Guerrilla Leaders

William Bloody Bill Anderson (Confederate) A Missourian and one of Quantrill's (q.v.) captains, Anderson seems to have gone insane after one of his sisters died in a Kansas City prison collapse. He often charged into battle muttering her name and frothing at the mouth, yet he remained a cunning tactician. His penchant for killing civilians and scalping soldiers earned him the reputation as the most merciless of the Bushwhackers. After Quantrill's group broke up in the winter of 1863 64 Anderson...

Tactics

Guerrillas varied widely in their tactical ability. Most contented themselves with harassing civilians and sniping at small groups of enemy soldiers, while others developed a keen sense of tactics equal to that of any career officer. The classic bushwhack was a simple yet effective ambush. One or more guerrillas concealed themselves in the undergrowth along a road, cutting a small hole in the greenery in the opposite direction from which the enemy would come after the enemy passed, the...

Guerrillas And The Civilian Populations

Quantrill And His Men

No guerrilla force can survive for long without the active support of at least a part of the civilian population, on whom they rely for food, information, and BATTLE OF BRICE'S CROSSROADS, JUNE 10, 1864 This was a prime example of the employment of large numbers of partisan rangers in a pitched battle. Concerned about MajGen Nathan Bedford Forrest's regular attacks on the Nashville amp Chattanooga Railroad in Tennessee, Gen Sherman ordered BrigGen Samuel Sturgisinto northern Mississippi to...

Maryland Virginia And Tennessee

Martial Law Confederacy

After the fall of Fort Sumter irregular fighting flared up all across the South and the Border States, and secessionist crowds took over Federal and state armories. In Maryland on April 19, 1861, a pro-Southern mob attacked the 6th Massachusetts Infantry as they changed trains in Baltimore on their way to defend Washington, DC four soldiers and 12 rioters died, becoming perhaps the first casualties of the war. Bands of secessionists proceeded to burn bridges, cut telegraph lines and tear up...

Partisan Ranger Leaders

Partisan Rangers

Tinker Dave Beaty Union An illiterate tinker from eastern Tennessee, in 1862 he formed Beaty's Independent Scouts, a partisan group recognized and supplied by the Federal army. Ranging from a couple of dozen men to about 100, it attracted deserters from both sides. Beaty helped secure the roads from Confederate guerrillas, but spent much of his time harassing enemy civilians he also murdered soldiers on both sides for their weapons, and ambushed supply wagons for loot. A bitter enemy of Champ...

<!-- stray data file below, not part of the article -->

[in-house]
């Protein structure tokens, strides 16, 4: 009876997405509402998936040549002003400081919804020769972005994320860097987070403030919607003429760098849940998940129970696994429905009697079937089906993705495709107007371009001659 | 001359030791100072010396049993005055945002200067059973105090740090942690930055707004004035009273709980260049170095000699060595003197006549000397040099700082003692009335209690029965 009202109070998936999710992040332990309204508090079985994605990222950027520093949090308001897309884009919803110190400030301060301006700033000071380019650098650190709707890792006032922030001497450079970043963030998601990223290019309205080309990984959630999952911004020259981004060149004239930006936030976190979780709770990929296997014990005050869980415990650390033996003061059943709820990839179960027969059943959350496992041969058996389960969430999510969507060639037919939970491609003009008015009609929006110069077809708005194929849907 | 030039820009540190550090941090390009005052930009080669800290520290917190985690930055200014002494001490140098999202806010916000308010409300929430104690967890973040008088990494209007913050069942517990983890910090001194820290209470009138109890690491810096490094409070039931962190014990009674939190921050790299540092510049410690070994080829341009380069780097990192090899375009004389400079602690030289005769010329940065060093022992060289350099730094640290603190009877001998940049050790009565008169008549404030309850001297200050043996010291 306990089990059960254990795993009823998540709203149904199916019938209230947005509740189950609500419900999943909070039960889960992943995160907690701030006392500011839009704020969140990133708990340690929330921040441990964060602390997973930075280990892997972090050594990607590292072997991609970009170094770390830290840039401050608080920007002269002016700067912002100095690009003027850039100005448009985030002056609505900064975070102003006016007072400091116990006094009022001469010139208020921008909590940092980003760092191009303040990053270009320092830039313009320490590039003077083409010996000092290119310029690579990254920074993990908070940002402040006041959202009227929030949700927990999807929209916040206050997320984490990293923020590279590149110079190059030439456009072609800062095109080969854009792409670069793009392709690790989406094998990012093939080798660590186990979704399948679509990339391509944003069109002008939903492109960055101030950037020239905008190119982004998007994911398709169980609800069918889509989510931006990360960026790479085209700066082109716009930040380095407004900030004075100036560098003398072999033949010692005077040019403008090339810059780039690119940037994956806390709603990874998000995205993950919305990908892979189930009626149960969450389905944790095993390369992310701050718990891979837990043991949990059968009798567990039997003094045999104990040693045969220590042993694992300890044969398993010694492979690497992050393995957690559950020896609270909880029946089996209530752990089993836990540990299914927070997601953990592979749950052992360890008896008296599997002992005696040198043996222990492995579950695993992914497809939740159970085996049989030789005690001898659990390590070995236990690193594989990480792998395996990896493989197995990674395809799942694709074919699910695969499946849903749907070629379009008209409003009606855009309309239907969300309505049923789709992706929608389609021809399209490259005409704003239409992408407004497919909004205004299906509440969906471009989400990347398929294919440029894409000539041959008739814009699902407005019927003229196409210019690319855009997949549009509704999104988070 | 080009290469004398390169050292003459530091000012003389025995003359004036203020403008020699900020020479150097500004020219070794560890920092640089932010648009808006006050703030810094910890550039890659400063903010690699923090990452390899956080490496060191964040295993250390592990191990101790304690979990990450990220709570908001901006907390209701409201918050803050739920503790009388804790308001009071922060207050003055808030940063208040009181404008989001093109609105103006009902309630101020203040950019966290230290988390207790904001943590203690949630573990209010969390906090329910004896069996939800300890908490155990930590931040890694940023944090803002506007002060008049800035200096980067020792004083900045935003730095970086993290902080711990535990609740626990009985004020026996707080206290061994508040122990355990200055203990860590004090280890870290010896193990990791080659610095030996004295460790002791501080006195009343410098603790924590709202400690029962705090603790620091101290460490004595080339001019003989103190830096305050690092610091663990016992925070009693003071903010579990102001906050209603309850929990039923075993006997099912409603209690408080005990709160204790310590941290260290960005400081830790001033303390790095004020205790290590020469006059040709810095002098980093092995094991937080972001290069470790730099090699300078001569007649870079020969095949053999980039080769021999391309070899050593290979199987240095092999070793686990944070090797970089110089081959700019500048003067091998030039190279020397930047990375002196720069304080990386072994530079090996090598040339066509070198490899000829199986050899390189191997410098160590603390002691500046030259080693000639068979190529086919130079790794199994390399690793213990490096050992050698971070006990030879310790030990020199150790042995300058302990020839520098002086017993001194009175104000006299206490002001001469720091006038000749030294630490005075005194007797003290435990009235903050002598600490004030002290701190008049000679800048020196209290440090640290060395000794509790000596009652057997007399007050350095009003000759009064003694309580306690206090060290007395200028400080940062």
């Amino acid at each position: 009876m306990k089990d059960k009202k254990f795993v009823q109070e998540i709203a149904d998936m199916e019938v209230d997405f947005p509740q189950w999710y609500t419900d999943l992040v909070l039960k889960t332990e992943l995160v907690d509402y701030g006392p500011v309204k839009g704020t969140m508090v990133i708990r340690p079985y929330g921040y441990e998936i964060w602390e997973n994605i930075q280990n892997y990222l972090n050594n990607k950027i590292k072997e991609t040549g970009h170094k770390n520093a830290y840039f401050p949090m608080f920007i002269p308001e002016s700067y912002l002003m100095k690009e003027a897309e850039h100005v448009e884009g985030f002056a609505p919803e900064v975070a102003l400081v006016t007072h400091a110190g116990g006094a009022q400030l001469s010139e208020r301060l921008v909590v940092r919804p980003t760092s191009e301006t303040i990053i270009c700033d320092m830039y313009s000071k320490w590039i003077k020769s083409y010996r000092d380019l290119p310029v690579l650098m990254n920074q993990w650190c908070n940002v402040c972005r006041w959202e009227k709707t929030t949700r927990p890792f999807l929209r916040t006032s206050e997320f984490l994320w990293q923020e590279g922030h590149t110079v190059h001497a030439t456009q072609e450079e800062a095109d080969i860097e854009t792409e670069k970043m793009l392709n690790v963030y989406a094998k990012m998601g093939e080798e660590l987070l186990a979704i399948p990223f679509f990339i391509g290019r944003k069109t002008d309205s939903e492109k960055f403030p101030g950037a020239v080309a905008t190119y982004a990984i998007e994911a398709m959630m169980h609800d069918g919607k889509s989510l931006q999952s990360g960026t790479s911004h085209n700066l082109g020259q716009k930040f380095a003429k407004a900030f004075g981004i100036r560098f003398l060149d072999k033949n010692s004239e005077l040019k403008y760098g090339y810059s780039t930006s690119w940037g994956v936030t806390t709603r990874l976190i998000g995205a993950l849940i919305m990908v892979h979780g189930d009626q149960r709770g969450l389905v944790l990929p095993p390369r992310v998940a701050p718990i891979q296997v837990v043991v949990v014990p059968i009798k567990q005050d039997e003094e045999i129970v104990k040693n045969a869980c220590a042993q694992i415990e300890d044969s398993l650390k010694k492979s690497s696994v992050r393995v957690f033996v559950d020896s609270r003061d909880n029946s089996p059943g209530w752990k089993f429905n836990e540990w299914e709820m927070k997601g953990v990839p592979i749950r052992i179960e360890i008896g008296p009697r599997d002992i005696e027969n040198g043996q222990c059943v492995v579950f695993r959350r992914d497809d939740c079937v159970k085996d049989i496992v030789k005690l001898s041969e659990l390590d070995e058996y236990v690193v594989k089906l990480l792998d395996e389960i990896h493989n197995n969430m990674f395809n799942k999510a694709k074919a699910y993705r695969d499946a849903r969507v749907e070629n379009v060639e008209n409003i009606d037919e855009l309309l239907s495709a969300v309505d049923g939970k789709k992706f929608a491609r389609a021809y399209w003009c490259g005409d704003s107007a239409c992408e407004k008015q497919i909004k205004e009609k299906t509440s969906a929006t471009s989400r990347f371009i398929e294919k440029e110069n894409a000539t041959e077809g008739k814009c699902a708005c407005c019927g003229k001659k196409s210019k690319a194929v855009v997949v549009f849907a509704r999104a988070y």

Partisan Rangers

Due to their official status as members of the Confederate Army, partisan rangers usually wore standard cavalry uniforms often with sweeping ostrich-feather hat plumes - but they were not above dressing in civilian clothing or Union uniforms to trick the enemy. Partisan commanders disagreed over the advisability of this, as anyone captured behind enemy lines not wearing Confederate uniform might be subject to summary execution. Captured Union clothing was, of course, often pressed into service...

The Partisan Ranger Act April 1862

Confederate President Jefferson Davis disapproved of irregular warfare, judging guerrillas as too hard to control and a drain on the potential ranks of the regular army. In iate 1 861 Confederate Secretary of War Judah P. Benjamin stated that Guerrilla companies arc not recognized as part of the military organization of the Confederate States, and in early 1862 Gen Joseph E. Johnston drove recruiters for guerrilla bands from his camps. However, faced with the reality of large numbers of...

Mosby The Last Great Raider

Amerindian Scout Technics